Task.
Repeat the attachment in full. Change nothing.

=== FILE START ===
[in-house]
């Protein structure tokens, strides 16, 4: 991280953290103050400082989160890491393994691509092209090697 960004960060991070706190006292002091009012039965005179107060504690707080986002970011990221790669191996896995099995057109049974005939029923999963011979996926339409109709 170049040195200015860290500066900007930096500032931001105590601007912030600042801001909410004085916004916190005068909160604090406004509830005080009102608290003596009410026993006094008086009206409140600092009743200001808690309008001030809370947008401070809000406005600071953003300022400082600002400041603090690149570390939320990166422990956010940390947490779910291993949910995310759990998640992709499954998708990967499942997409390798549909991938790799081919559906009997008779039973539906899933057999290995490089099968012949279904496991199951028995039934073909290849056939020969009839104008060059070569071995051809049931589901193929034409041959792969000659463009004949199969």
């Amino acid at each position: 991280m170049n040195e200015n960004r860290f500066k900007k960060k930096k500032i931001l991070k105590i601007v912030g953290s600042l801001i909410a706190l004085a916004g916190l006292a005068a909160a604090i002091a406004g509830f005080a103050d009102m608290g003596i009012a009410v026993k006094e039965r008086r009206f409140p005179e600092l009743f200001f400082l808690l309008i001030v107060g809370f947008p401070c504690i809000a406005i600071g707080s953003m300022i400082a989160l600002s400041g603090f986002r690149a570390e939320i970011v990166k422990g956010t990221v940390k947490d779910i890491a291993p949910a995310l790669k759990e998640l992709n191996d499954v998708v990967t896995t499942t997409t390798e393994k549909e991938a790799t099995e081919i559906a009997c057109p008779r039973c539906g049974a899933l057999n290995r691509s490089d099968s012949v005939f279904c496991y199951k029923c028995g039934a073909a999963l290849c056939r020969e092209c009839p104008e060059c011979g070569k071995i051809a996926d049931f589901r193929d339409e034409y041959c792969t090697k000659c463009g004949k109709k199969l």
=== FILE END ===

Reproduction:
[in-house]
């Protein structure tokens, strides 16, 4: 991280953290103050400082989160890491393994691509092209090697 960004960060991070706190006292002091009012039965005179107060504690707080986002970011990221790669191996896995099995057109049974005939029923999963011979996926339409109709 170049040195200015860290500066900007930096500032931001105590601007912030600042801001909410004085916004916190005068909160604090406004509830005080009102608290003596009410026993006094008086009206409140600092009743200001808690309008001030809370947008401070809000406005600071953003300022400082600002400041603090690149570390939320990166422990956010940390947490779910291993949910995310759990998640992709499954998708990967499942997409390798549909991938790799081919559906009997008779039973539906899933057999290995490089099968012949279904496991199951028995039934073909290849056939020969009839104008060059070569071995051809049931589901193929034409041959792969000659463009004949199969």
């Amino acid at each position: 991280m170049n040195e200015n960004r860290f500066k900007k960060k930096k500032i931001l991070k105590i601007v912030g953290s600042l801001i909410a706190l004085a916004g916190l006292a005068a909160a604090i002091a406004g509830f005080a103050d009102m608290g003596i009012a009410v026993k006094e039965r008086r009206f409140p005179e600092l009743f200001f400082l808690l309008i001030v107060g809370f947008p401070c504690i809000a406005i600071g707080s953003m300022i400082a989160l600002s400041g603090f986002r690149a570390e939320i970011v990166k422990g956010t990221v940390k947490d779910i890491a291993p949910a995310l790669k759990e998640l992709n191996d499954v998708v990967t896995t499942t997409t390798e393994k549909e991938a790799t099995e081919i559906a009997c057109p008779r039973c539906g049974a899933l057999n290995r691509s490089d099968s012949v005939f279904c496991y199951k029923c028995g039934a073909a999963l290849c056939r020969e092209c009839p104008e060059c011979g070569k071995i051809a996926d049931f589901r193929d339409e034409y041959c792969t090697k000659c463009g004949k109709k199969l």